William “Buffalo Bill” Cody and “Sitting Bull” the Hunkpapa Lakota Medicine Man were two of the most famous (or infamous, depending on your perspective) celebrities of post-Civil War America, and their rarified positions seeded their unlikely bond.
It was a huge “get” to book Sitting Bull, who had defiantly led his people to Canada for four years before starvation forced them to surrender their ponies, guns, and freedom to US Army demands and reservation rule. Brisk ticket sales measured the public’s fascination with the warrior once cursed as Public Enemy No. 1.
According to Stillman, traveling shows like “Buffalo Bill’s Wild West” offered the only way off the reservation: “They got to hit the road and be free again, within a limited frame of reference.… Cody was spinning out this American scripture and permitting cowboys and Indians to live inside this world that was being obliterated on the outside.”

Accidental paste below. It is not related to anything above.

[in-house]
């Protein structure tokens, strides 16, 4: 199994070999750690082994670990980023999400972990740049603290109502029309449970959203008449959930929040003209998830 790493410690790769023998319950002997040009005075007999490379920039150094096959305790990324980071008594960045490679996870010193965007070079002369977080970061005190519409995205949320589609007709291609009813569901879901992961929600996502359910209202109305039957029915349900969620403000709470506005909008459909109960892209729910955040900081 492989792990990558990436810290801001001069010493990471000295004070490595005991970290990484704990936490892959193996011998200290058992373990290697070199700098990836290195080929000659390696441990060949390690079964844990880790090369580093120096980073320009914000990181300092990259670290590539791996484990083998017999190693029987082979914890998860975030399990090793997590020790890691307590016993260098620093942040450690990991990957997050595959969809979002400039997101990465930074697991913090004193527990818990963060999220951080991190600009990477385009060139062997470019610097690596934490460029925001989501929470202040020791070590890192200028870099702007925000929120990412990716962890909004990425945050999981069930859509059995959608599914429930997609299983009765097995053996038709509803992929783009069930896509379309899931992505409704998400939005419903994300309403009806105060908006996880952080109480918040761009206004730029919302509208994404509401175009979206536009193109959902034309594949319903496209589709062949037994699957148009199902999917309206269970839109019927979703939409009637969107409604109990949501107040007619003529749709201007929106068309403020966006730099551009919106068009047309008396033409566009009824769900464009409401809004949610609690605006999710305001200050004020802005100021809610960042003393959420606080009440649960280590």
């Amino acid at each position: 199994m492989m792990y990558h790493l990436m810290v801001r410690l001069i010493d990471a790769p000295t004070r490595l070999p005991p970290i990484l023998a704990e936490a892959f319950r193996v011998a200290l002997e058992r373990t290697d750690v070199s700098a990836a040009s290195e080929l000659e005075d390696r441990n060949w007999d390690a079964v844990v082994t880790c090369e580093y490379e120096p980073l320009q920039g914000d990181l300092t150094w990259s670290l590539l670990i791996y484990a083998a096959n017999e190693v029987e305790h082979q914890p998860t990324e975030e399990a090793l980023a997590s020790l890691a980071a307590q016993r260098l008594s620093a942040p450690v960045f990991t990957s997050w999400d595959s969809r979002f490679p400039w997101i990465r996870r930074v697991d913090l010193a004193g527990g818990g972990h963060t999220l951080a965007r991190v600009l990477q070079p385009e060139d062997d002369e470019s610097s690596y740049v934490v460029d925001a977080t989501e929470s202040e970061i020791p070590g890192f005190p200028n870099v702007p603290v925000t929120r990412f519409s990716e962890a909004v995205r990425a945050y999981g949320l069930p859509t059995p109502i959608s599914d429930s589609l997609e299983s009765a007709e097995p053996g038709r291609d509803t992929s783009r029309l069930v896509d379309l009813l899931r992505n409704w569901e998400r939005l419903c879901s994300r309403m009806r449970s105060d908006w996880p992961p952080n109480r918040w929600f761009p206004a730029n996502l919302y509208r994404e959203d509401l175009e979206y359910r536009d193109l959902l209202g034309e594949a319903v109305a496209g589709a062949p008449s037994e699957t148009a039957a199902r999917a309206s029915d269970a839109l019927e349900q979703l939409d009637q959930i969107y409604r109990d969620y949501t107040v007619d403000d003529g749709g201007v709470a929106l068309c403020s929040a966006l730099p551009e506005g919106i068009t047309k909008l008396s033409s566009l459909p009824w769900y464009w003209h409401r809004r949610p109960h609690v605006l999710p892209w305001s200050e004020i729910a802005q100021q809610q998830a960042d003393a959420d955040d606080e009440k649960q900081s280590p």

But he could not understand how a culture whose weapons had defeated his people could not take care of its own; according to Stillman, he would “sometimes give away his salary” to orphans he encountered on the street.
Were he alive today he’d likely exhibit a rock star’s branding savvy. Buffalo Bill paid high tribute when he told a Minnesota reporter that “no white man could convince his people to follow him as they starved” as Sitting Bull had done.